Wednesday, November 25, 2015

A Special Corner of the World

R.J. here. On behalf of Cathy Ace, who’s likely raising a glass to us somewhere on the high seas, I’d like to welcome Brenda Chapman as Cathy’s guest blogger today.

Brenda Chapman's first book, Cold Mourning, in the Stonechild and Rouleau police procedurals was shortlisted for an Arthur Ellis Award for 2014 crime novel of the year. Tumbled Graves, third in the series, will be released by Dundurn in February 2016. She lives in Ottawa where she also works as a senior communications advisor. What others are saying about Brenda. "I highly recommend the series. Chapman is an author to watch." Anne Hillerman, bestselling author of the Leaphorn and Chee series

Settings play a key role in mysteries. Where do your mysteries tend to be set and why?

Howling winds. Snow falling on maples. Leaves blowing across black roads slick with rain. The use of setting and climate are intrinsic devices in crime-writing, becoming a background character that enhances the reader experience. While my first novels have fictional settings created out of my imagination, I increasingly select real geographical locations that I know intimately. This gives the novels a flavour and realism hard to achieve otherwise.

I anchor all of my books in Canada, usually in my stomping grounds— Eastern Ontario with forays into Northwestern Ontario where I grew up. Cold Mourning, first in the Stonechild and Rouleau police procedural series, is set in Ottawa where I currently live, but Kala Stonechild arrives from Nipigon in Northwestern Ontario to join the Ottawa police force. She could be me, out of my element so many years ago, leaving my own small hometown Terrace Bay on the north shore of Lake Superior to make a life in Ottawa, a city of nearly a million people.

In Butterfly Kills, second in the series, I move Stonechild and her boss up the road a ways to Kingston, Ontario. I felt that Stonechild would be more comfortable in a smaller community and I’d lived in Kingston for a year when I attended teachers’ college. I loved this college city with a population of about 120,000 on the shore of Lake Ontario because living near a lake makes me feel most at home. I’ve since discovered that Kingston makes a terrific setting for murder and dangerous secrets. The city is known for its prisons, army base, heritage limestone buildings dating back to the time of Sir John A. McDonald, and sprawling university campus. The weather is changeable and varied, the lake effect very much in play.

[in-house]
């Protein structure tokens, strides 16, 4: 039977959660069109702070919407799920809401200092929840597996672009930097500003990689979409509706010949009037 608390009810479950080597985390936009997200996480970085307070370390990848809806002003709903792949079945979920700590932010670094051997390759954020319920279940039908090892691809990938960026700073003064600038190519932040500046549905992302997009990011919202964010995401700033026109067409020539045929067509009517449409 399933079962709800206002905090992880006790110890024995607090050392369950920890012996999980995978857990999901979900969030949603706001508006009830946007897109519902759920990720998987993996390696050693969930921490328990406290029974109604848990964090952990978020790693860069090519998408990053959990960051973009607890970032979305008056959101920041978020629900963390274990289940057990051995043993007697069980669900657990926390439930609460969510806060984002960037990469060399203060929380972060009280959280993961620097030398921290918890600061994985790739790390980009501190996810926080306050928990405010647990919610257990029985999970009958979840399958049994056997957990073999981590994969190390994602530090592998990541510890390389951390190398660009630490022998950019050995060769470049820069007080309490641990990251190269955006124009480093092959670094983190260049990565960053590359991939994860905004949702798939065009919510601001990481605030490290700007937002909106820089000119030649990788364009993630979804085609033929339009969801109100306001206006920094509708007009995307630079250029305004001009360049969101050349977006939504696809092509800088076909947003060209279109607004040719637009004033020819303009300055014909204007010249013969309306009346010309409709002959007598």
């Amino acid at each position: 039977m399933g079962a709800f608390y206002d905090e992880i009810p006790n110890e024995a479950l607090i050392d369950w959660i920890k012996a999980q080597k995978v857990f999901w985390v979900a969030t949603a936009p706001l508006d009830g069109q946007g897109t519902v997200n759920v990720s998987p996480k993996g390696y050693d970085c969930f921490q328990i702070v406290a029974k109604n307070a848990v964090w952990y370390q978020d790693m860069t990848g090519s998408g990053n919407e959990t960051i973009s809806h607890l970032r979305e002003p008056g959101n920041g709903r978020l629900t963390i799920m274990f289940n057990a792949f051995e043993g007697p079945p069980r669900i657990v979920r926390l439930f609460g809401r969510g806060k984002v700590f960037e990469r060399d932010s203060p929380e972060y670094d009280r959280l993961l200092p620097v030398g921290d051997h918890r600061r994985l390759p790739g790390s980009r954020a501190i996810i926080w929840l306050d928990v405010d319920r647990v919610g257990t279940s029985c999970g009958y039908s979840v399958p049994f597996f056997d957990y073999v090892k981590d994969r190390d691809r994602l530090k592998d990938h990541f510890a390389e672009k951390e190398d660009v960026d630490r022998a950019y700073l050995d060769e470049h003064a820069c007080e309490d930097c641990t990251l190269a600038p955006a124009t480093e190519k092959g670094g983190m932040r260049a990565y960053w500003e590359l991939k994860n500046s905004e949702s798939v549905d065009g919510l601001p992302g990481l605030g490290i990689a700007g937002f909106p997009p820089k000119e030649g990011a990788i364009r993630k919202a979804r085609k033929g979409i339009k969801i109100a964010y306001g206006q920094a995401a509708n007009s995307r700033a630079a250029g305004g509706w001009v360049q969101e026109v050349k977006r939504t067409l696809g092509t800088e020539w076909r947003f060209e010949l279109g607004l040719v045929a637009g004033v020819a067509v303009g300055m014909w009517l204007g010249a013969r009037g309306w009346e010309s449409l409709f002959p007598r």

Minutes from the forested countryside and neighboring towns, and bordered by the lake with its nearby islands, Kingston has become the launching off post for cases that take my team from Toronto to Montreal and all the small communities, highways and woodlands in between. This corner of the world provides a delicious mix of cities, small towns, countryside and wilderness to keep my characters from ever getting bored. A satisfying side-benefit is that I am easily able to widen the storylines to share the places that I know and love—to raise the Canadian experience with new readers outside our borders.


  1. Welcome to Criminal Minds, congratulations on your new series and the new book. Sounds like one I have to get!

  2. Thanks, Susan and to R.J. Harlick for inviting me to guest blog.

  3. Good post, Brenda! I was just talking to someone from Kingston yesterday. It's a very centralized place--as you say, well-positioned to experience a broad range of cultures.

  4. Thanks Sam - Yes, Kingston is turning out to be a great location for mysteries...and holiday visits.


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